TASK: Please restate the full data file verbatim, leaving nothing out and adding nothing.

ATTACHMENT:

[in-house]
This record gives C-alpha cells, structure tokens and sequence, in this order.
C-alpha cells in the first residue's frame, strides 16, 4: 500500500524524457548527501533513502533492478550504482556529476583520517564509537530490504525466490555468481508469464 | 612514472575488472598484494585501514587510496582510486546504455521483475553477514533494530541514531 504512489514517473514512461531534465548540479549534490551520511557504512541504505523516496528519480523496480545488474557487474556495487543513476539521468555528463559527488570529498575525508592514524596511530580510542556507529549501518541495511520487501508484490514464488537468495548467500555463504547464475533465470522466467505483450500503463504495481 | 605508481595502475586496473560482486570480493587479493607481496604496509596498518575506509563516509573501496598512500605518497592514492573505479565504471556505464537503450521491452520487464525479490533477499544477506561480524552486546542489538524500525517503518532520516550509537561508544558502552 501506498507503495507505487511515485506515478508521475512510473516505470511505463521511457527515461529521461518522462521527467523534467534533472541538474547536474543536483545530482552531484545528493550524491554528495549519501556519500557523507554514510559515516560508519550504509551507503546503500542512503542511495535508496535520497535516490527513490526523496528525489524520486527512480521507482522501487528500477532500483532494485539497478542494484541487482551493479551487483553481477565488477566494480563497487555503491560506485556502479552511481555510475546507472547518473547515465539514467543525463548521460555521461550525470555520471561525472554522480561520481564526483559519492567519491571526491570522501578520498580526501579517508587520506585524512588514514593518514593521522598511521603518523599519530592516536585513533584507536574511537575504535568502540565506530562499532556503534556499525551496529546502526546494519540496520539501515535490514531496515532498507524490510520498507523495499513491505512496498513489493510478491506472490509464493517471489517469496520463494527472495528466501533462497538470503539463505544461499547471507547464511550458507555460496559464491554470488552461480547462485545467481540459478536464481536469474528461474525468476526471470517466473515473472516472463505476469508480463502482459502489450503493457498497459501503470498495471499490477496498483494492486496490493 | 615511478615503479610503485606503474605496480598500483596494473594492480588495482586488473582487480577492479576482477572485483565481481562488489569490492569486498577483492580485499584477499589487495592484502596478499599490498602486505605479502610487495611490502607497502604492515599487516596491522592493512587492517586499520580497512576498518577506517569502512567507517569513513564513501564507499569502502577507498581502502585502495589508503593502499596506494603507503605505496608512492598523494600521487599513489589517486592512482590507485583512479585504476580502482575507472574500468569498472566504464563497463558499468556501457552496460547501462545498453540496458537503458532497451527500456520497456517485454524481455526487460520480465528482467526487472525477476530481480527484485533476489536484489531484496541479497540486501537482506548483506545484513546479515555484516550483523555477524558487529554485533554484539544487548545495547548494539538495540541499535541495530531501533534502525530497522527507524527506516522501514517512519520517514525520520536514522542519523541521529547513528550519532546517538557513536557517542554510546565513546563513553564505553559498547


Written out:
[in-house]
This record gives C-alpha cells, structure tokens and sequence, in this order.
C-alpha cells in the first residue's frame, strides 16, 4: 500500500524524457548527501533513502533492478550504482556529476583520517564509537530490504525466490555468481508469464 | 612514472575488472598484494585501514587510496582510486546504455521483475553477514533494530541514531 504512489514517473514512461531534465548540479549534490551520511557504512541504505523516496528519480523496480545488474557487474556495487543513476539521468555528463559527488570529498575525508592514524596511530580510542556507529549501518541495511520487501508484490514464488537468495548467500555463504547464475533465470522466467505483450500503463504495481 | 605508481595502475586496473560482486570480493587479493607481496604496509596498518575506509563516509573501496598512500605518497592514492573505479565504471556505464537503450521491452520487464525479490533477499544477506561480524552486546542489538524500525517503518532520516550509537561508544558502552 501506498507503495507505487511515485506515478508521475512510473516505470511505463521511457527515461529521461518522462521527467523534467534533472541538474547536474543536483545530482552531484545528493550524491554528495549519501556519500557523507554514510559515516560508519550504509551507503546503500542512503542511495535508496535520497535516490527513490526523496528525489524520486527512480521507482522501487528500477532500483532494485539497478542494484541487482551493479551487483553481477565488477566494480563497487555503491560506485556502479552511481555510475546507472547518473547515465539514467543525463548521460555521461550525470555520471561525472554522480561520481564526483559519492567519491571526491570522501578520498580526501579517508587520506585524512588514514593518514593521522598511521603518523599519530592516536585513533584507536574511537575504535568502540565506530562499532556503534556499525551496529546502526546494519540496520539501515535490514531496515532498507524490510520498507523495499513491505512496498513489493510478491506472490509464493517471489517469496520463494527472495528466501533462497538470503539463505544461499547471507547464511550458507555460496559464491554470488552461480547462485545467481540459478536464481536469474528461474525468476526471470517466473515473472516472463505476469508480463502482459502489450503493457498497459501503470498495471499490477496498483494492486496490493 | 615511478615503479610503485606503474605496480598500483596494473594492480588495482586488473582487480577492479576482477572485483565481481562488489569490492569486498577483492580485499584477499589487495592484502596478499599490498602486505605479502610487495611490502607497502604492515599487516596491522592493512587492517586499520580497512576498518577506517569502512567507517569513513564513501564507499569502502577507498581502502585502495589508503593502499596506494603507503605505496608512492598523494600521487599513489589517486592512482590507485583512479585504476580502482575507472574500468569498472566504464563497463558499468556501457552496460547501462545498453540496458537503458532497451527500456520497456517485454524481455526487460520480465528482467526487472525477476530481480527484485533476489536484489531484496541479497540486501537482506548483506545484513546479515555484516550483523555477524558487529554485533554484539544487548545495547548494539538495540541499535541495530531501533534502525530497522527507524527506516522501514517512519520517514525520520536514522542519523541521529547513528550519532546517538557513536557517542554510546565513546563513553564505553559498547